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The University of Massachusetts Amherst

Joint analysis of stressors and ecosystem services to enhance restoration effectiveness

Authors:

David Allan

Peter McIntyre

Sigrid Smith

Benjamin Halpern

G. Boyer

A. Buchsbaum

G. Burton

L. Campbell

W. Chadderton

Jan Ciborowski

Patrick Doran

T. Eder

Dana Infante

L. Johnson

Christine Joseph

A. Marino

A. Prusevich

J. Read

J. Rose

Edward Rutherford

S. Sowa

A. Steinman

Publication Type:
Journal Article
Year of Publication:
2013
Secondary Title:
Proceedings of the National Academy of Sciences
ISSN:
1091-6490
DOI:
10.1073/pnas.1213841110
Pages:
372-377
Volume:
110
Year:
2013
Date:
01/2013

Abstract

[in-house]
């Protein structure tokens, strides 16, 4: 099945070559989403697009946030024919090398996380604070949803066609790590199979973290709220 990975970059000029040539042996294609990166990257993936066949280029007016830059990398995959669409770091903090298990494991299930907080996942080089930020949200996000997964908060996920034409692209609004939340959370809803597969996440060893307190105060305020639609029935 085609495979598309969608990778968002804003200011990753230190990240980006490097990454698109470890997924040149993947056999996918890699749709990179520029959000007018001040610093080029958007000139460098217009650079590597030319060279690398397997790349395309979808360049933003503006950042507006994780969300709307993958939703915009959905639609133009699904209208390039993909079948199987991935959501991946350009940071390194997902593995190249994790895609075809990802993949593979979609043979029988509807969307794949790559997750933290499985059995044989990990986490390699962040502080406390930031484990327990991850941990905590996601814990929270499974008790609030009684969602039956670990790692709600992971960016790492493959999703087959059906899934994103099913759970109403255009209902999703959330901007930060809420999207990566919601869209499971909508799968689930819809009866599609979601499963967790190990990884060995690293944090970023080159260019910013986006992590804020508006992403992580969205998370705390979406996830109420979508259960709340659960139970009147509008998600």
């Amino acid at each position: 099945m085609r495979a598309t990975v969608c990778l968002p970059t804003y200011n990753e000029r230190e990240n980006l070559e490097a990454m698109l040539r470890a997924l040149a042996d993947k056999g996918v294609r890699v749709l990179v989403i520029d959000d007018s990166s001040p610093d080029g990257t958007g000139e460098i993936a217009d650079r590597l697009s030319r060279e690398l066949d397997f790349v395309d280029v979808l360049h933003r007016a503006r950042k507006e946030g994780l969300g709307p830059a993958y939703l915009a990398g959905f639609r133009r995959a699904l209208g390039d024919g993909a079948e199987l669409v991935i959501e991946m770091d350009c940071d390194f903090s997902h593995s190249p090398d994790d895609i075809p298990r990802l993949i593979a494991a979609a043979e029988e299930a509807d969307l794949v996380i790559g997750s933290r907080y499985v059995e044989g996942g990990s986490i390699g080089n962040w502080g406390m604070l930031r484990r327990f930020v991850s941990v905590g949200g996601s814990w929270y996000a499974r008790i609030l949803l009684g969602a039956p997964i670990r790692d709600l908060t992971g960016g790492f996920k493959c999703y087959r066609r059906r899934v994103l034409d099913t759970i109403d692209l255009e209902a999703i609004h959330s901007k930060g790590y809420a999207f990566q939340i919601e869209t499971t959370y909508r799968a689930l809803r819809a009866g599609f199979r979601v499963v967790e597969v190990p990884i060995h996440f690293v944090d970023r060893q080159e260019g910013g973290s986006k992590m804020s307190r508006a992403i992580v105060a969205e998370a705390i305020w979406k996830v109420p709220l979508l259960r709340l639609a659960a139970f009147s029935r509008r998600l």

With increasing pressure placed on natural systems by growing human populations, both scientists and resource managers need a better understanding of the relationships between cumulative stress from human activities and valued ecosystem services. Societies often seek to mitigate threats to these services through large-scale, costly restoration projects, such as the over one billion dollar Great Lakes Restoration Initiative currently underway. To help inform these efforts, we merged high-resolution spatial analyses of environmental stressors with mapping of ecosystem services for all five Great Lakes. Cumulative ecosystem stress is highest in near-shore habitats, but also extends offshore in Lakes Erie, Ontario, and Michigan. Variation in cumulative stress is driven largely by spatial concordance among multiple stressors, indicating the importance of considering all stressors when planning restoration activities. In addition, highly stressed areas reflect numerous different combinations of stressors rather than a single suite of problems, suggesting that a detailed understanding of the stressors needing alleviation could improve restoration planning. We also find that many important areas for fisheries and recreation are subject to high stress, indicating that ecosystem degradation could be threatening key services. Current restoration efforts have targeted high-stress sites almost exclusively, but generally without knowledge of the full range of stressors affecting these locations or differences among sites in service provisioning. Our results demonstrate that joint spatial analysis of stressors and ecosystem services can provide a critical foundation for maximizing social and ecological benefits from restoration investments.